The coronavirus pandemic is a serious health concern. As we all learn about the scale and scope of the virus, small businesses (and every business) unfortunately know that the best health solutions run counter to ideal economic outcomes. Between social distancing and WFH solutions to local or state-wide shutdowns and essential businesses, every part of the country is seeing a reduction in economic activity. However, recent corporate and governmental actions aim to bolster local companies, which are typically the lifeblood of any community. As a result, some small business grants picked up amid the coronavirus pandemic.
From the U.S. stimulus package to Google and Facebook, small business grants help companies connect with their customers and maintain payroll (to keep local economies from shuttering).
Google AdWords Grant Program
Google provides the lifeblood of many small businesses. After all, between the Google suite and AdWords, many SMBs rely on free and paid Google products to help manage their operations and advertise to clients. Fortunately, Google recently announced steps to help local companies, NGOs and health organizations around the world.
“As the coronavirus outbreak continues to worsen around the world, it’s taking a devastating toll on lives and communities. To help address some of these challenges, today we’re announcing a new $800+ million commitment to support small- and medium-sized businesses (SMBs), health organizations and governments, and health workers on the frontline of this global pandemic.”
These steps include various financial commitments, which act as small business grants, such as:
- $250 million in ad grants to help the World Health Organization (WHO) and over 100 other government agencies around the globe provide critical information on how to prevent the spread of COVID-19 and other measures to help local communities.
- $20 million in ad grants to community financial institutions and NGOs specifically to run public service announcements on relief funds and other resources for SMBs.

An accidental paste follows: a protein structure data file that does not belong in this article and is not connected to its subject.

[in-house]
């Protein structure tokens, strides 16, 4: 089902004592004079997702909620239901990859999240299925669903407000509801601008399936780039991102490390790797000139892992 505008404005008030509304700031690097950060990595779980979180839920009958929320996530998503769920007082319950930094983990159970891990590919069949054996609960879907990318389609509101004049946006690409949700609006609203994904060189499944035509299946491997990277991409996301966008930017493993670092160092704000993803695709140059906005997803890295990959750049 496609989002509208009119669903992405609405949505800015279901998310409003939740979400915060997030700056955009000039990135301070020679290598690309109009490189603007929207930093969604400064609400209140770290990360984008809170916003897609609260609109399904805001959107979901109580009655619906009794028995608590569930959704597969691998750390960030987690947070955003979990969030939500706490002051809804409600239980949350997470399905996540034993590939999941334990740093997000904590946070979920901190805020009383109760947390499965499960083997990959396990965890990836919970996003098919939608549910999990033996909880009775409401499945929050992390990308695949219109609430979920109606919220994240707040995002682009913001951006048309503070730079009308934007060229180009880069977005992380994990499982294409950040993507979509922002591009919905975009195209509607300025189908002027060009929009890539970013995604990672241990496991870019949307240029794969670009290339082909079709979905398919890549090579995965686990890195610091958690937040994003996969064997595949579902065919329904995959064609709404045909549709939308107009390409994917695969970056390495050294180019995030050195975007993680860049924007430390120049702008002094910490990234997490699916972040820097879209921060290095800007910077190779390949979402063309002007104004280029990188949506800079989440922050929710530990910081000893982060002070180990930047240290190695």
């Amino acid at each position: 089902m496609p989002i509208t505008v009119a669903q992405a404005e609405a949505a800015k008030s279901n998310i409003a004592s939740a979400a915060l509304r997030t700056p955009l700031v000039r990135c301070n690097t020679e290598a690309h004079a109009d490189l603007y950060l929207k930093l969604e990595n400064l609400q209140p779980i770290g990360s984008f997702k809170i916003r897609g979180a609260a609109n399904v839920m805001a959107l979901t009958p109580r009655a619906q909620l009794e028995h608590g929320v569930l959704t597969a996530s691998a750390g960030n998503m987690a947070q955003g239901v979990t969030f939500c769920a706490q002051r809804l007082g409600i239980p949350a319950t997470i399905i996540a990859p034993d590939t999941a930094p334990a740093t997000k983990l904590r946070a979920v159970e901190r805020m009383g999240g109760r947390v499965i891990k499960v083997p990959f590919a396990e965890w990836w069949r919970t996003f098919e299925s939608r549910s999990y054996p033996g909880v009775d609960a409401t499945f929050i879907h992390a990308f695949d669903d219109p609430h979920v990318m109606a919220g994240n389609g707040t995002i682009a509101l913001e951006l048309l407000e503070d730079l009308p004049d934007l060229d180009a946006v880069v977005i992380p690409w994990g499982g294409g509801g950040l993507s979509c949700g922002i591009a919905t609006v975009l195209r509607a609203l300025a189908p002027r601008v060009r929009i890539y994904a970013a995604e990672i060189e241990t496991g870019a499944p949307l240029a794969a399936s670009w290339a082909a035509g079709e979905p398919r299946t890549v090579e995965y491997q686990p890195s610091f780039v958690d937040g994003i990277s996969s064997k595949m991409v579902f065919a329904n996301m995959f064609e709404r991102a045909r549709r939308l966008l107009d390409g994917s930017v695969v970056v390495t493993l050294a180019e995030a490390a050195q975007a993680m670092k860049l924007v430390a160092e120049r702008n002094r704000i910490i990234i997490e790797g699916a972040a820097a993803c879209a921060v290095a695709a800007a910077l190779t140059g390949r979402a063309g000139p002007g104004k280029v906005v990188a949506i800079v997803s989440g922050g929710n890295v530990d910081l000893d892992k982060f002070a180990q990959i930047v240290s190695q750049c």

- $200 million investment fund supporting NGOs and financial institutions around the world to help provide small businesses with access to capital.
- $340 million in Google Ads credits available to all SMBs with active accounts over the past year.
- $20 million in Google Cloud credits for academic institutions and researchers to leverage our computing capabilities and infrastructure as they study potential therapies and vaccines, track critical data, and identify new ways to combat COVID-19.
- Direct financial support and expertise to help increase the production capacity for personal protective equipment (PPE) and lifesaving medical devices.
- Google increased the gift match Google offers every employee annually to $10,000 from $7,500. That means our employees can now give $20,000 to organizations in their communities.
As Alphabet CEO, Sundar Pichai noted in the announcement, “we’ll continue to help our communities—including our businesses, educators, researchers and nonprofits—to navigate the challenges ahead.”
Importantly, from an AdWords perspective, the Google Ads credits will seemingly function as a “small business grant” and appear in active accounts in the coming month. For small business owners, there are no submission requirements. To be eligible, companies must be active as of January 1, 2019 and advertising accounts will receive a notification when credits are applied. Additionally, ad credits should be eligible across the Google ecosystem, which includes Search, Display and YouTube.